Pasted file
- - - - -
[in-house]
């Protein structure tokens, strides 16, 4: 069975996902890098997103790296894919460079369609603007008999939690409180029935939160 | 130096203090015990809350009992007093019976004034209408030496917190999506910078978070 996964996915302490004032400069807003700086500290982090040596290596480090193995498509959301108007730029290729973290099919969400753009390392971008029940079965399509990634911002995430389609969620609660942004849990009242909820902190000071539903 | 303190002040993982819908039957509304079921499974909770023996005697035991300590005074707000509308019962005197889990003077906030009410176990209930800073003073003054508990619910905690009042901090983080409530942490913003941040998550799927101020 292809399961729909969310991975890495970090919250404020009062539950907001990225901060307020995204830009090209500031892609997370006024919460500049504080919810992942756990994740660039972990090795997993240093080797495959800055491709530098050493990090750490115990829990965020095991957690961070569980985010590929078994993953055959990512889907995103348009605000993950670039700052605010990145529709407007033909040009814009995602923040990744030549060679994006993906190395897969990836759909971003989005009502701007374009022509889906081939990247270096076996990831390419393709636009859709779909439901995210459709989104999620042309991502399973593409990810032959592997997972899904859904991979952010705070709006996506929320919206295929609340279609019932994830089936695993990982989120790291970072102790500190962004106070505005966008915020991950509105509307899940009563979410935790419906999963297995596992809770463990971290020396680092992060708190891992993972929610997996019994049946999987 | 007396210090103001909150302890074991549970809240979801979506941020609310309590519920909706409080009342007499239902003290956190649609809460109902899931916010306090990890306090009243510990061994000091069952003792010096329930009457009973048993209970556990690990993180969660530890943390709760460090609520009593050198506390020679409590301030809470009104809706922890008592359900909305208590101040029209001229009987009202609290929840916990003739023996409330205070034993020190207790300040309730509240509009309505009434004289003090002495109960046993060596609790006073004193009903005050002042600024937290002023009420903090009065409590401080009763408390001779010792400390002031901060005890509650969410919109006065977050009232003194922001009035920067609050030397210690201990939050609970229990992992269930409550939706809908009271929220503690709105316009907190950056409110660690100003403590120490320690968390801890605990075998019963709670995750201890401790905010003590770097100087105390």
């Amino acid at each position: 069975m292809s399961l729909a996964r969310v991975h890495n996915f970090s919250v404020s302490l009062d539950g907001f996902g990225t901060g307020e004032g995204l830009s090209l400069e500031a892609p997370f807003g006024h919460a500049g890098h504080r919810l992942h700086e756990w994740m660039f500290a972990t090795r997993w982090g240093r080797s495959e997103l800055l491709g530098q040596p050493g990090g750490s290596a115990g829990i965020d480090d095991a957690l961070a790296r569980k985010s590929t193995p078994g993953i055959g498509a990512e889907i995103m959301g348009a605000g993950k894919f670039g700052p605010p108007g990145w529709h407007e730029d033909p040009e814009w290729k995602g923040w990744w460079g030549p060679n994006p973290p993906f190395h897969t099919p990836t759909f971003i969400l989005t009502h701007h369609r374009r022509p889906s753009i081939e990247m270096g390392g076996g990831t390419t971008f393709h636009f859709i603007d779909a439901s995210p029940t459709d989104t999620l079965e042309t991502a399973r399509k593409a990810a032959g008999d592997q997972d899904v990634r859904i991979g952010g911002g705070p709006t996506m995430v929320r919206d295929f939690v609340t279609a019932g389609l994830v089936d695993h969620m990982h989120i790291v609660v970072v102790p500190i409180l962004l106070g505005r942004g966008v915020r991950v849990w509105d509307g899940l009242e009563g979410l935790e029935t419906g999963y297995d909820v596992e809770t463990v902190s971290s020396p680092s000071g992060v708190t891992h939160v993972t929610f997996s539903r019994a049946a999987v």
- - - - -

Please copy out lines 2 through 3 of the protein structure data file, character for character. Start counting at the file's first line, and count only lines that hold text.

């Protein structure tokens, strides 16, 4: 069975996902890098997103790296894919460079369609603007008999939690409180029935939160 | 130096203090015990809350009992007093019976004034209408030496917190999506910078978070 996964996915302490004032400069807003700086500290982090040596290596480090193995498509959301108007730029290729973290099919969400753009390392971008029940079965399509990634911002995430389609969620609660942004849990009242909820902190000071539903 | 303190002040993982819908039957509304079921499974909770023996005697035991300590005074707000509308019962005197889990003077906030009410176990209930800073003073003054508990619910905690009042901090983080409530942490913003941040998550799927101020 292809399961729909969310991975890495970090919250404020009062539950907001990225901060307020995204830009090209500031892609997370006024919460500049504080919810992942756990994740660039972990090795997993240093080797495959800055491709530098050493990090750490115990829990965020095991957690961070569980985010590929078994993953055959990512889907995103348009605000993950670039700052605010990145529709407007033909040009814009995602923040990744030549060679994006993906190395897969990836759909971003989005009502701007374009022509889906081939990247270096076996990831390419393709636009859709779909439901995210459709989104999620042309991502399973593409990810032959592997997972899904859904991979952010705070709006996506929320919206295929609340279609019932994830089936695993990982989120790291970072102790500190962004106070505005966008915020991950509105509307899940009563979410935790419906999963297995596992809770463990971290020396680092992060708190891992993972929610997996019994049946999987 | 007396210090103001909150302890074991549970809240979801979506941020609310309590519920909706409080009342007499239902003290956190649609809460109902899931916010306090990890306090009243510990061994000091069952003792010096329930009457009973048993209970556990690990993180969660530890943390709760460090609520009593050198506390020679409590301030809470009104809706922890008592359900909305208590101040029209001229009987009202609290929840916990003739023996409330205070034993020190207790300040309730509240509009309505009434004289003090002495109960046993060596609790006073004193009903005050002042600024937290002023009420903090009065409590401080009763408390001779010792400390002031901060005890509650969410919109006065977050009232003194922001009035920067609050030397210690201990939050609970229990992992269930409550939706809908009271929220503690709105316009907190950056409110660690100003403590120490320690968390801890605990075998019963709670995750201890401790905010003590770097100087105390």
């Amino acid at each position: 069975m292809s399961l729909a996964r969310v991975h890495n996915f970090s919250v404020s302490l009062d539950g907001f996902g990225t901060g307020e004032g995204l830009s090209l400069e500031a892609p997370f807003g006024h919460a500049g890098h504080r919810l992942h700086e756990w994740m660039f500290a972990t090795r997993w982090g240093r080797s495959e997103l800055l491709g530098q040596p050493g990090g750490s290596a115990g829990i965020d480090d095991a957690l961070a790296r569980k985010s590929t193995p078994g993953i055959g498509a990512e889907i995103m959301g348009a605000g993950k894919f670039g700052p605010p108007g990145w529709h407007e730029d033909p040009e814009w290729k995602g923040w990744w460079g030549p060679n994006p973290p993906f190395h897969t099919p990836t759909f971003i969400l989005t009502h701007h369609r374009r022509p889906s753009i081939e990247m270096g390392g076996g990831t390419t971008f393709h636009f859709i603007d779909a439901s995210p029940t459709d989104t999620l079965e042309t991502a399973r399509k593409a990810a032959g008999d592997q997972d899904v990634r859904i991979g952010g911002g705070p709006t996506m995430v929320r919206d295929f939690v609340t279609a019932g389609l994830v089936d695993h969620m990982h989120i790291v609660v970072v102790p500190i409180l962004l106070g505005r942004g966008v915020r991950v849990w509105d509307g899940l009242e009563g979410l935790e029935t419906g999963y297995d909820v596992e809770t463990v902190s971290s020396p680092s000071g992060v708190t891992h939160v993972t929610f997996s539903r019994a049946a999987v």